Karen Ortman 40:09
You mentioned earlier that after Jamie's passing a friend of his called you to share with you that it was He who gave Jamie his first pill in college. Right? How did you feel? receiving that information after having just lost your son
Ken Daniels 40:31
when he called to tell me. He also told me that he was suicidal and having spoken to Jamie's mom in the past, I knew the friends that were in there and who were struggling. And he told me he was he was suicidal. So I actually at that point, I went more toward him, saying, This shouldn't end your life. Because of what happened. We all do stupid stuff. But my God, you got to get help. You got to go to meetings, make your life about helping others to do what you did and spread the message that this can't happen. you're ending your life isn't gonna bring genie back. So really, I think it turned to that. I think I was more pissed off later. But you know what if it wasn't him, I think three kids from that year and two from his frat have died. So it wasn't like it wasn't prevalent. And that's where Greek Life bothers me. I shouldn't condemn all Greek life. Some of its okay, I suppose. But it's running man. But it's just too much in the hazing, which hopefully is stopping around the US is dying and not from bills. But you know what hazing does? And the bullying and the shaming. Oh, my God, it's awful. So this was just one part of it at that time.
Karen Ortman 41:42
Yeah. Did you or your ex wife or any member of your family seek any sort of resources? While Jamie was alive and addicted to help you cope with living with a loved one who was addicted to substances?
Ken Daniels 42:01
No, because we had just gone with him to therapy. We had family therapy sessions. But after that point, Jamie was in Florida. And he was doing great. And he was working and he was studying for his LSAT. So you know, when you're almost seven months in sobriety, I think it was 248 days. And that should know the number. Because I know they count the numbers should numbers because every day is a great day. So that's what that at the end of his life for that last, you know, three quarters of the year? No, because we weren't with them. And he was doing great. Therapy, we thought it was about him when he's gonna come out and the other side of his was going to success story. And little What did we know it's not a success story till probably you die. However, you're going to die. And hopefully that's when you're at and you've gone through your life. I speak to people now or 20 years in recovery and every day, it's about gratitude. Through that day, it's it's not we didn't know two weeks in bright Michigan ears, I said to you and they tell him to Google therapist, we thought okay, two weeks, he's back with us. Okay, then you relapse again. And then he has the moment you go to the hospital here. Then he says he needs to go to rehab again and is willing to go to Florida. When you're 23 years old, you're scared but you're willing to get on a flight to go to Florida knowing nobody on your own. They pick you up and then you go live in a home with people you don't know and you get a job you find a job on your own. Yeah, I give the kid a lot of crap. Yeah, he worked hard at this. Unfortunately, patient brokered living somewhere we shouldn't and should have known to take nothing, but was on medication that he should have never been on which we believe swayed his decision making.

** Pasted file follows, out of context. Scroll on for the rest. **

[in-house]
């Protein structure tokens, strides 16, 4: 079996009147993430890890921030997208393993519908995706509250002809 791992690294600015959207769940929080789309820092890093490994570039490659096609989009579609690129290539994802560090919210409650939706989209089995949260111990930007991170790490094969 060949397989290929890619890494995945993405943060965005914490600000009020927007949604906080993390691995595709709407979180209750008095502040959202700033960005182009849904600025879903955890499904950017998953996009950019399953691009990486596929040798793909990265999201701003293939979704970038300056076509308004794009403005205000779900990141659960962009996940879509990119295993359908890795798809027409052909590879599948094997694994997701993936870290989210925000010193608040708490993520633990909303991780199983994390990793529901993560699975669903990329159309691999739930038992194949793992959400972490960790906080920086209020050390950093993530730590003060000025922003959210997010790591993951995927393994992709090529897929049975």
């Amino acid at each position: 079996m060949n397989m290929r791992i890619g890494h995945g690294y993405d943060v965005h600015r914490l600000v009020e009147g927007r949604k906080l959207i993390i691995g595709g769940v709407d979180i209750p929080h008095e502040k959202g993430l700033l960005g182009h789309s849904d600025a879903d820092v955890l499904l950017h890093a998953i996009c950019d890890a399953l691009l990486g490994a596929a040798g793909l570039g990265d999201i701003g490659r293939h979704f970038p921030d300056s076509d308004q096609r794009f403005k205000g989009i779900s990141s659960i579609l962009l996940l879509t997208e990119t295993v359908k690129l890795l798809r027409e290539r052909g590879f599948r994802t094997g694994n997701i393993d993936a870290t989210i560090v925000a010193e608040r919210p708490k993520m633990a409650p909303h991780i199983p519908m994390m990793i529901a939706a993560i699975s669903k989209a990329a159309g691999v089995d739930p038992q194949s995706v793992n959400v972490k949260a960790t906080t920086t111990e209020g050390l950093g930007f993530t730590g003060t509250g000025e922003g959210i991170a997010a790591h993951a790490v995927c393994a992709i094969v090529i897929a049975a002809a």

Karen Ortman 43:46
Tell me about the Jamie Daniels foundation.
Ken Daniels 43:51